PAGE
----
New York City has an unsettling history of police brutality in past years leaving individuals beaten, sexually assaulted, killed by gunfire, left to die of natural causes exacerbated by false arrest, among other scenarios. The past claims of brutality have cost lives, fractured families and communities of both police officers and the citizens that were brutalized, leading to new policies designed to measure use of force incidents and encounters, and wearing of body cams to decrease margins of error when excessive force is warranted, and when situations reveal a case of police brutality. These policies were instituted with the hopes of rebuilding trust between communities and law enforcement agencies.
Police officers allowed “use of force” including hands, batons, tasers, or other weapons when necessary, and in accordance with officer training and department policy, is among the many misinterpreted powers placed upon government employees, and a topic prevalent in our daily news. The broad-based authority given to police to use force while apprehending criminals, utilizing both physical and psychological methods, to deter and reduce crime is based on policy that dictates what is considered “reasonable” force in any given situation and is often difficult to clarify and measure. Fifty-six people have been shot and killed by police officers in 2019 in the United States in the first month of the year, none of them were killed in New York City but that does not mean that New York City is without problems with new body cam video reports revealing excessive force.
Guidelines in New York City where police are accountable to act under often tense and volatile situations, to maintain actions of a “reasonable person” while apprehending a criminal who may likely not be acting reasonably, have been instituted to monitor use of force incidents and encounters. Officers must perform their duties under intense hazardous conditions with all eyes upon them leaving no margin for error in judgment as they strive to preserve peace as the end goal to their mission. The determination of the appropriate level of reasonable action is often measured by the civilian interpretation and not the officer’s interpretation. This begs the question of, “When does “use of force” as part of the job description for preserving peace and maintaining a safe environment for most persons switch gears into full out police brutality to individuals carrying out an illegal activity?”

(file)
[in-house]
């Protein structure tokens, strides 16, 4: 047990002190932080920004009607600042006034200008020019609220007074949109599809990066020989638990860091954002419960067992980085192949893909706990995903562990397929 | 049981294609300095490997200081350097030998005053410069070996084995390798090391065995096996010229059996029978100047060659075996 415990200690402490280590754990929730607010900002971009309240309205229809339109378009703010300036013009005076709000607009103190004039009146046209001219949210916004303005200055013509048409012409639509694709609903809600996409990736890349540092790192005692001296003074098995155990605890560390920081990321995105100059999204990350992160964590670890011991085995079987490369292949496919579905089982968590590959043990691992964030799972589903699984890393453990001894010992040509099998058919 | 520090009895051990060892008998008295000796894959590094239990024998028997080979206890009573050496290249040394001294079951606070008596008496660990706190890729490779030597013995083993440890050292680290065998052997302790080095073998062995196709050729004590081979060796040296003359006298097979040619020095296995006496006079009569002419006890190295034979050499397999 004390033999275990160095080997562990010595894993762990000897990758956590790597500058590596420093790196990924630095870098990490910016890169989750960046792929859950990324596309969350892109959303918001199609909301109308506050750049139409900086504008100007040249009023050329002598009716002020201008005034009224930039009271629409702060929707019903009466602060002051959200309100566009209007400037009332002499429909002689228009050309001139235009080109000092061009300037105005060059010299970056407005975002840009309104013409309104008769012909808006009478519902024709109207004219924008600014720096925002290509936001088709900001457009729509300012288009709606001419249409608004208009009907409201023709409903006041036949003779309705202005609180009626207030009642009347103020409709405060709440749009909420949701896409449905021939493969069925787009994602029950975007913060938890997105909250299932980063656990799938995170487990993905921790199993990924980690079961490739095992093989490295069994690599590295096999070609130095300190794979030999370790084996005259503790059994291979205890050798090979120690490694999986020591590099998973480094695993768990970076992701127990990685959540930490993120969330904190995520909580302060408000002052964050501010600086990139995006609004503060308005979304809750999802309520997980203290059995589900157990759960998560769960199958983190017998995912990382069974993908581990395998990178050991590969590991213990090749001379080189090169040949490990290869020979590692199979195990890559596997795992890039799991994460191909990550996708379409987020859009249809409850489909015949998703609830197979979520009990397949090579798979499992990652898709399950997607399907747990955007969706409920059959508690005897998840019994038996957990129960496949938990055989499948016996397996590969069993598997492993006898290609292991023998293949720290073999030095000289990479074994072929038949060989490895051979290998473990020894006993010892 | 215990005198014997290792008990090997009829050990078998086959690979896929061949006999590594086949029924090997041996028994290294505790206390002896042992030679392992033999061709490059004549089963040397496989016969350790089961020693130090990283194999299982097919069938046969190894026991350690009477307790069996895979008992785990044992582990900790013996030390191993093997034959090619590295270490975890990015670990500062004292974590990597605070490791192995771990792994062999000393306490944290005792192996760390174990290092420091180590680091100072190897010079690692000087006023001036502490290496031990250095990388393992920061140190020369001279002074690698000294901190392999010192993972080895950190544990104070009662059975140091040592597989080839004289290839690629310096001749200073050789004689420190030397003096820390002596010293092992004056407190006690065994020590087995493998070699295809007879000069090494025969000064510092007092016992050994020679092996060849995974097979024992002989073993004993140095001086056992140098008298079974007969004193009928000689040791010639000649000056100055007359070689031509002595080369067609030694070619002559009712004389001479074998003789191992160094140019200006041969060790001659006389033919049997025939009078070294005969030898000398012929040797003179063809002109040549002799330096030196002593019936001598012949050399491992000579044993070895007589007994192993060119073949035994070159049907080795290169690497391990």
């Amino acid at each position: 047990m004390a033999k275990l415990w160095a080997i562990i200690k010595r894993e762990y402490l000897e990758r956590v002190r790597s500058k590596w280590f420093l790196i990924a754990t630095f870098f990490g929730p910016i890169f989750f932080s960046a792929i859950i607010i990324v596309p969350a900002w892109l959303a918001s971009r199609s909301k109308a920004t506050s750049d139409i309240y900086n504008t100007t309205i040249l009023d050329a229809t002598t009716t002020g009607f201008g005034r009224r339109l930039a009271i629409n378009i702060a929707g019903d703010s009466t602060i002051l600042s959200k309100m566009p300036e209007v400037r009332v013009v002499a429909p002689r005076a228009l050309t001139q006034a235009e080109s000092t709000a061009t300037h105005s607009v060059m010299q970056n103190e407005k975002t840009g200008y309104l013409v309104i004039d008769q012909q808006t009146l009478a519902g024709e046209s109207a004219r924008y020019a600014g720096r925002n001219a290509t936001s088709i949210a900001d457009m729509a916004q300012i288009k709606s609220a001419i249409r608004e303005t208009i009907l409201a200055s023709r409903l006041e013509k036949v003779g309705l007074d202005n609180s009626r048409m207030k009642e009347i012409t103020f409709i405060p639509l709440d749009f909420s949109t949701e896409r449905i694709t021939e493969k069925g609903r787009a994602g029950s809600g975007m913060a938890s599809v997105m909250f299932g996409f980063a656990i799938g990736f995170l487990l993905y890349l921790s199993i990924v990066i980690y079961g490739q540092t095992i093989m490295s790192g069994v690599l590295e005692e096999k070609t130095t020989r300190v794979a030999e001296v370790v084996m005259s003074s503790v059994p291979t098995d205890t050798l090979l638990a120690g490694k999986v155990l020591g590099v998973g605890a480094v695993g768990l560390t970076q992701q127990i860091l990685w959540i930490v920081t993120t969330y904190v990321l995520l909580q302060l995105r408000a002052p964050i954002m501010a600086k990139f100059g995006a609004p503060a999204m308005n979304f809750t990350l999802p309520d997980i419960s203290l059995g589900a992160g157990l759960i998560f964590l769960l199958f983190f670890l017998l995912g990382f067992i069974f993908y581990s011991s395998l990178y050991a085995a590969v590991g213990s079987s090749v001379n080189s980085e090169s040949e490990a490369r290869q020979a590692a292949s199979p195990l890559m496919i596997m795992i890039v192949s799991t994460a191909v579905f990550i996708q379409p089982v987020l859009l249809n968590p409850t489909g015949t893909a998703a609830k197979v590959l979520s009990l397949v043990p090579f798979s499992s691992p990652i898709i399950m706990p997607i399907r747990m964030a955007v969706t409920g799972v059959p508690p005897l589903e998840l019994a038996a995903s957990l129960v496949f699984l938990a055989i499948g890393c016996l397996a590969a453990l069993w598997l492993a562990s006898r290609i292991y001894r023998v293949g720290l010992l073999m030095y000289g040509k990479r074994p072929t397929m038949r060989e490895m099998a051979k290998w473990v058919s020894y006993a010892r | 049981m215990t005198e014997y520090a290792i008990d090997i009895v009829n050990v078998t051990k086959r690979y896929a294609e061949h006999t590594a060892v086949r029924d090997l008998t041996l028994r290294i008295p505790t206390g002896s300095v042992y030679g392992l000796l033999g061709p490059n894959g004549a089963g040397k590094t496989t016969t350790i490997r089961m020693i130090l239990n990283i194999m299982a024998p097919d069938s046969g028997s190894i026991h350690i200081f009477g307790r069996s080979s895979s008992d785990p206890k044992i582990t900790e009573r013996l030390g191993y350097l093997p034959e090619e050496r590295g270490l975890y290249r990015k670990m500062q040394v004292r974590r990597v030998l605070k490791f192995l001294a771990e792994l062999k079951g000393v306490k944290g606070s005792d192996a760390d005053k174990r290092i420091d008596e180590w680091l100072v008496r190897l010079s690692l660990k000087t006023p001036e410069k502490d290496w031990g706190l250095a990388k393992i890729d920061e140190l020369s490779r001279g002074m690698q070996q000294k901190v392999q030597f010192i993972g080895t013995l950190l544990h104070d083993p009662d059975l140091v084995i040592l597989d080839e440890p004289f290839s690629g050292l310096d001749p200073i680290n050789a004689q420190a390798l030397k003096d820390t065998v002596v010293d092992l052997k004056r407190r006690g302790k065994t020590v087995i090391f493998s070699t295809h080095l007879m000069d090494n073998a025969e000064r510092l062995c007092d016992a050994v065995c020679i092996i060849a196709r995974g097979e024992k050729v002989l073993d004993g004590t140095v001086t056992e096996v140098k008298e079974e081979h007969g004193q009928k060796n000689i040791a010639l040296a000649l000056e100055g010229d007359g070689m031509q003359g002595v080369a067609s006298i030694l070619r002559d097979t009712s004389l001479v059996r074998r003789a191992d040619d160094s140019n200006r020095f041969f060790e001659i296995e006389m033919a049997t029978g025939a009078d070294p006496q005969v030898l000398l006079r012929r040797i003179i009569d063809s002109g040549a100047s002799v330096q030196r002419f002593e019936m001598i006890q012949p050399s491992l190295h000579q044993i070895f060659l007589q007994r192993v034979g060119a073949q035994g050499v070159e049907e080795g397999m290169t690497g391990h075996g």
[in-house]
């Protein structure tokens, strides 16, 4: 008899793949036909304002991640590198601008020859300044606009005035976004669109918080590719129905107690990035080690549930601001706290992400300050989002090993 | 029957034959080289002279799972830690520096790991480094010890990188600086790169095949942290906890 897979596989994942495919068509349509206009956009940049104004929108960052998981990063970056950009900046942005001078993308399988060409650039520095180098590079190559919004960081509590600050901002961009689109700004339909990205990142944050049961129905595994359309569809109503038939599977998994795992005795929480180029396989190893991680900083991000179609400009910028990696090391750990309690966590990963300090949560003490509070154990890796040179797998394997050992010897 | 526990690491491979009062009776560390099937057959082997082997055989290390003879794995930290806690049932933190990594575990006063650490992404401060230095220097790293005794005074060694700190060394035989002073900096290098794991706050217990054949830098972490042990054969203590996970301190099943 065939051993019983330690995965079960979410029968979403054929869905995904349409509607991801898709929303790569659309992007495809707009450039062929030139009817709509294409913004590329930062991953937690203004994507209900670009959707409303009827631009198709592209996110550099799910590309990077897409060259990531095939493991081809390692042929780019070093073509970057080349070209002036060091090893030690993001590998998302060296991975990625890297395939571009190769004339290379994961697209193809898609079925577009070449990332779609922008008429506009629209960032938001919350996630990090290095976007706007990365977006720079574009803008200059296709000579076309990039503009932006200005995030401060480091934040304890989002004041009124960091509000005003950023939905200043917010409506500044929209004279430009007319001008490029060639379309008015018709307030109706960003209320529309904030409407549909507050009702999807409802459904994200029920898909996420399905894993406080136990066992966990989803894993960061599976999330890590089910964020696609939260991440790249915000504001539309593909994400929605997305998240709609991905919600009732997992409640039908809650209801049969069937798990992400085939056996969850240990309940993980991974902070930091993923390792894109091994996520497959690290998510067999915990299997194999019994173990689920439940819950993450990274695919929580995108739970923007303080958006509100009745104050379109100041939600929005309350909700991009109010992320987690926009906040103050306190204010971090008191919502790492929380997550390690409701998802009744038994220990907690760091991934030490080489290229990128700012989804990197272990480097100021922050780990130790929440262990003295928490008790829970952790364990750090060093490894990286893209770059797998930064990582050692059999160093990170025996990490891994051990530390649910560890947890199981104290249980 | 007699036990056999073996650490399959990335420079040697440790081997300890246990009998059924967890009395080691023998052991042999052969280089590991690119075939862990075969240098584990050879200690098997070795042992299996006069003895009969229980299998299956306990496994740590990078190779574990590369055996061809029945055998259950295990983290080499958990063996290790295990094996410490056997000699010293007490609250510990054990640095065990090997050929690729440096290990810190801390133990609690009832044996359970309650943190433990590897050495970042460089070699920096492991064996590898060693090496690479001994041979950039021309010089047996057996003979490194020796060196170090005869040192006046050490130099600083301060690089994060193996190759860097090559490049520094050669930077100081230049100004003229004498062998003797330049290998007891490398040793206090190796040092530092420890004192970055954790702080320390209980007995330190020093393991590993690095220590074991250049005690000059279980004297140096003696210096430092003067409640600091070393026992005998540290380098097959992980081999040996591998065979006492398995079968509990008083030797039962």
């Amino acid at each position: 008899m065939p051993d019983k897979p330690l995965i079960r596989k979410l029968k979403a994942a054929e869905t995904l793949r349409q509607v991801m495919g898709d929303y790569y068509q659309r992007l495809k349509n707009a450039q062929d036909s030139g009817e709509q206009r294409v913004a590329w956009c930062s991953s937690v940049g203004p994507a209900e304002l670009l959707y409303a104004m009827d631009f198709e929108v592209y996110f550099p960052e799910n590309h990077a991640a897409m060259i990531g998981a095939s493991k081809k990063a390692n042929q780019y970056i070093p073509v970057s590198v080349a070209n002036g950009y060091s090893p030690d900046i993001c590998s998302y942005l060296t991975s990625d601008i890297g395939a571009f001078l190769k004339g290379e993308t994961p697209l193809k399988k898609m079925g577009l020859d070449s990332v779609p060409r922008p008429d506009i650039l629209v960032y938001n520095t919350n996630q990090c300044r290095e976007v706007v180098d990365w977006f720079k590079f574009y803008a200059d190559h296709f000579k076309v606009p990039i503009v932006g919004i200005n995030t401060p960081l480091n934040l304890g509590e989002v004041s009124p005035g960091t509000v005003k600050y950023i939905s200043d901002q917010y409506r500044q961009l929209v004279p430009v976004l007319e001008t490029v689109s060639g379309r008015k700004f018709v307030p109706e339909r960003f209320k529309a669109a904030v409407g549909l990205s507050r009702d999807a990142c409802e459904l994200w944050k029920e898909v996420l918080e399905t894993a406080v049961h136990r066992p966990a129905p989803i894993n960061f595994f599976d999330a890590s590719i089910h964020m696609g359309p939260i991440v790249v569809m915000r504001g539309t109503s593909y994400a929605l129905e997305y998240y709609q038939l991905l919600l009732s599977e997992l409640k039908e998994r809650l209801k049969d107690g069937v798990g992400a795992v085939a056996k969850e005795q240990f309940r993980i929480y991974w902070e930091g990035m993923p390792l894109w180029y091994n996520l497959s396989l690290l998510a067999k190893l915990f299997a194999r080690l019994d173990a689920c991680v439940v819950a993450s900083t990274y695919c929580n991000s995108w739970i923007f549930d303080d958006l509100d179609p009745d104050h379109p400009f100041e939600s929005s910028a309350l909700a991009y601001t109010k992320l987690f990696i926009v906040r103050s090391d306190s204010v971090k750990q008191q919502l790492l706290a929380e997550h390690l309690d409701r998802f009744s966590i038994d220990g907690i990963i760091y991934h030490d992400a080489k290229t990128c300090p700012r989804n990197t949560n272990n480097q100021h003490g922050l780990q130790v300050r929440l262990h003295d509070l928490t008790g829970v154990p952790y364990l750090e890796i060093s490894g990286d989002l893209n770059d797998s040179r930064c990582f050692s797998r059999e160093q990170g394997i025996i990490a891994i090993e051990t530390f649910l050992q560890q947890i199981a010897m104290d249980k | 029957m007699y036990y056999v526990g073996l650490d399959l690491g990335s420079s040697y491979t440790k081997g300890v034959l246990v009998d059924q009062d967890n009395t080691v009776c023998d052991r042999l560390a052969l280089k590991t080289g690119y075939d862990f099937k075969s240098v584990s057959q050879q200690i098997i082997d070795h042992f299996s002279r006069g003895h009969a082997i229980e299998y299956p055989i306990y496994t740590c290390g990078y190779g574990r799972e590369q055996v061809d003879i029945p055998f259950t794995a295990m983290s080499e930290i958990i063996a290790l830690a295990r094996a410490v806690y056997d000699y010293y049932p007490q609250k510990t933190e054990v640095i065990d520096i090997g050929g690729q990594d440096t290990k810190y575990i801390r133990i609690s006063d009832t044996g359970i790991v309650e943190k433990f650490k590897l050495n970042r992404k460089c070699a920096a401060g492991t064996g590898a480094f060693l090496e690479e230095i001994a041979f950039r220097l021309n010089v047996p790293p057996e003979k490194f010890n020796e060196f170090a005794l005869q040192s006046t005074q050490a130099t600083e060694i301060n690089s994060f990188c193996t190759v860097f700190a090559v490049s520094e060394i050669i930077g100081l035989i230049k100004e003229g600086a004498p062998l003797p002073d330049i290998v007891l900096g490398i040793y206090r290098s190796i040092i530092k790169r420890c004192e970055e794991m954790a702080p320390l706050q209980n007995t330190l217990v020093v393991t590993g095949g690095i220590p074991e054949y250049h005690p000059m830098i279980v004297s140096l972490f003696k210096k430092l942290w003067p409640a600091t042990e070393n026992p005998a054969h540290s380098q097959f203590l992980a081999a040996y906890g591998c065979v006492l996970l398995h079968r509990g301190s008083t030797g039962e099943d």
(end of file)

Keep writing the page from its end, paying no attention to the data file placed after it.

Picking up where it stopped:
Excessive force is the term described as using continued force even after a criminal has been subdued, and has been justified in high intensity situations where the potential for serious bodily harm, mass bodily harm, and death were present. Policy brutality occurs when officers overstep their prescribed duties in accordance with training and policy and act alternately to cause physical harm through beating, taser use or firearms. Situations may require the use of force, but excessive force may cause serious injury, and sometimes death as seen in many cases across the United States. Excessive force is not the only violation of police brutality: other actions include false arrest and wrongful imprisonment; wrongful search and seizure activity; sexual harassment; racial and gender discrimination; and general abuse against civilians. Policy brutality is an illegal and actionable offense to be remedied by affected persons when misguided police officers overstep the boundaries of their “allowed use of force” as defined by individual State and local policy based in part upon the Fourth Amendment of the United States Constitution.
If you feel you have been compromised by police brutality through:
- Excessive Force – utilizing more physical force than necessary to subdue a criminal causing bodily harm or death.
- False Arrest and Wrongful Imprisonment – unlawful restraint of a person’s freedom of movement by another acting in perceived accordance with the law.
- Wrongful Search and Seizure Activity – individual rights not protected from “unreasonable searches and seizures” notwithstanding probable cause enabling a search warrant.
- Racial and Gender Discrimination – bias-based policing is the intentional practice by an individual law enforcement officer who incorporates prejudicial judgments based on race, ethnicity, gender, sexual orientation, economic status, religious beliefs, or age that are inappropriately applied in the performance of his/her duties.
If you feel that you or someone you know has been negatively affected by Police Brutality, they may have cause to file an action with the court.